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  • Writer's pictureAbby Brenker

The History of "The Truman Show"

In June of 1998, Peter Weir’s “The Truman Show” was released. While not technically a horror film, I think most of us would agree that the premise is indeed horrifying. For anyone not familiar, The Truman Show tells the story of Truman, played by Jim Carrey, who was officially adopted by a television studio after an unwanted pregnancy. Truman is the subject of an always on reality program that streams every second of his life to viewers. In the world of the film, the television station uses 5,000 cameras to cover every element of Truman’s life and present a relatable and honest program for viewers. Truman lives in a giant bubble dome where everything inside is a set that centers around him. Truman finds out that he is living in a reality show that’s being streamed around the clock and across the globe, and that every person in his life was an actor. 

A man looks through a keyhole

The first iteration of the script was called “The Malcolm Show,” set in Manhattan with a much darker tone and intended to star Gary Oldman. Though Weir pushed writer Andrew Niccol to change the script over sixteen drafts, until it landed with a lighter hearted tone. 


The film stars Jim Carrey, Laura Linney, and Ed Harris. Though it’s interesting to note that Jim Carrey and Ed Harris never met on set. Jim Carrey had finished his scenes before Ed Harris was brought on to play Christof. This is partially due to the fact that Christof was originally played by Dennis Hopper, who left 2 months into production due to creative differences. Harris went on to win a Golden Globe for supporting actor and an Oscar Nomination.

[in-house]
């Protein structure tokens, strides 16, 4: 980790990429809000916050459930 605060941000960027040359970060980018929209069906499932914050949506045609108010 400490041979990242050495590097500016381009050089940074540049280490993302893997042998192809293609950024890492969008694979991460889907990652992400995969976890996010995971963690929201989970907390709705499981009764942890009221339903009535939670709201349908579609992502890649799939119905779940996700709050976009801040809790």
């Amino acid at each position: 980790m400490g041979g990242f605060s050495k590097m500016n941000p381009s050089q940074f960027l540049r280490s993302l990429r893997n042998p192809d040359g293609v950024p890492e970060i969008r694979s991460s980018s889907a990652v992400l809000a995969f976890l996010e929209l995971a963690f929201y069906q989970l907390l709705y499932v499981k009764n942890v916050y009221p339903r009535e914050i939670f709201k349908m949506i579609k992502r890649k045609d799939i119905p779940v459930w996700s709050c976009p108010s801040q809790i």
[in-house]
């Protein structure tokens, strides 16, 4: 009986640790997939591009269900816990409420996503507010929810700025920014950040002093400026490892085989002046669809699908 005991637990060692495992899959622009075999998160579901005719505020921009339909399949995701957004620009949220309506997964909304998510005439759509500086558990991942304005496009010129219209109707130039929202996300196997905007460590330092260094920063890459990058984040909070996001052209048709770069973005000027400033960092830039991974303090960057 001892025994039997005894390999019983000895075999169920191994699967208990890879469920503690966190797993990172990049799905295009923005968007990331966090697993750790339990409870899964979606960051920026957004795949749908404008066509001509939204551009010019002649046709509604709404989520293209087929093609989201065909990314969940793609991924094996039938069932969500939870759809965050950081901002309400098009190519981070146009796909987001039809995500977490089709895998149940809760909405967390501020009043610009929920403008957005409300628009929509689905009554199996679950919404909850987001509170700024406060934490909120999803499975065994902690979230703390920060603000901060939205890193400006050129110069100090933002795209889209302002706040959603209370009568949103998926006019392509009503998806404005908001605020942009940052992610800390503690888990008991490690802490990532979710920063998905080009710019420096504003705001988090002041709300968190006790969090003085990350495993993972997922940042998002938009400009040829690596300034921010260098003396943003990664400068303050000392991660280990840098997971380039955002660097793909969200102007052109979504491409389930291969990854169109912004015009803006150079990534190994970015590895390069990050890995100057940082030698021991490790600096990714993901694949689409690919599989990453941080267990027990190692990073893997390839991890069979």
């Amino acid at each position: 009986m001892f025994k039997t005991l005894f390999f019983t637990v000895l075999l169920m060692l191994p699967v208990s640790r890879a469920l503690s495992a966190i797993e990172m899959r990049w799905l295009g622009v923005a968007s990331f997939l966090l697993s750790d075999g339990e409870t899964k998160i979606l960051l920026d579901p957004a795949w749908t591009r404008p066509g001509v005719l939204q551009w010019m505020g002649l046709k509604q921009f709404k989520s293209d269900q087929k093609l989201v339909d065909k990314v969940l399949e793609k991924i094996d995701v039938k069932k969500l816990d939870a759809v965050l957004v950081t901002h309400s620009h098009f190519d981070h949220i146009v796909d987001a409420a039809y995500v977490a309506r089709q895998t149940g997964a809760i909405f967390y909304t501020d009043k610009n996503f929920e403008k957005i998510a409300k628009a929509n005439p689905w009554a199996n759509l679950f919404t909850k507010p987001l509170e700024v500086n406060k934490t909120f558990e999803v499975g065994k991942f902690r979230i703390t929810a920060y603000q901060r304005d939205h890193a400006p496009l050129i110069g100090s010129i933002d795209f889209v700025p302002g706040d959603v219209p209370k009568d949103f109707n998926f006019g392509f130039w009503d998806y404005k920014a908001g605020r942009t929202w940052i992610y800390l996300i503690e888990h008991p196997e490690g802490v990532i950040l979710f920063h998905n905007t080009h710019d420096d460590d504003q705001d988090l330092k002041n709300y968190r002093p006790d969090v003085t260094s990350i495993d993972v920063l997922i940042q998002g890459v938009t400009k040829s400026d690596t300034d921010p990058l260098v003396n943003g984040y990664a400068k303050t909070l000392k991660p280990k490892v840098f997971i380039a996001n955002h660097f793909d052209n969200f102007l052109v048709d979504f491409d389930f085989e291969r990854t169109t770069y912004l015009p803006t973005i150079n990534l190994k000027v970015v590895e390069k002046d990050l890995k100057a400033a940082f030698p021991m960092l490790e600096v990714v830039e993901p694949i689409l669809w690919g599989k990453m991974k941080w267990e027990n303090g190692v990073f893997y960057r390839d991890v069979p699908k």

“The Truman Show” was nominated for three Oscars. Also including best director and best screenplay. But it took director Peter Weir and Carry a bit to find their groove. Carry took a massive pay cut for the role, typically he was paid $20M and he took $12M. This is often attributed to the script and Carrey wanting to prove himself with a dramatic role. 

A man stands on top of sky colored stairs

Weir was actually initially considering Robin Williams but wanted Carrey after seeing Ace Ventura Pet Detective. Carry had re-write rights on the script and improved a bit, including when Truman is in the mirror talking about the planet Trumania in the Burbank Galaxy. 


The production had a budget of $60 Million dollars and brought in over $264 Million. The Truman Show is also credited with predicting the reality show boom that followed two years after its release, with the first episode of Survivor. Though there were reality shows that pre-dated Survivor (The Real World, Road Rules, Candid Camera). 

A man is rained on

"The Truman Show" stands as a thought-provoking exploration of reality, identity, and the pervasive influence of media in society. Despite its initial conception as a darker narrative, the film evolved into a lighter-hearted yet deeply unsettling portrayal of a man's life being manipulated for entertainment. Led by Peter Weir's direction and Jim Carrey's performance, the movie lives on as an audience favorite.


Truman Show Delusion is the description of a condition that impacted many individuals in the early 2000s. The term was coined by Psychologist Joel Gold, who saw hundreds of patients who claimed that they were the stars of reality shows. Learn more in episode 132 of the Lunatics Radio Hour podcast




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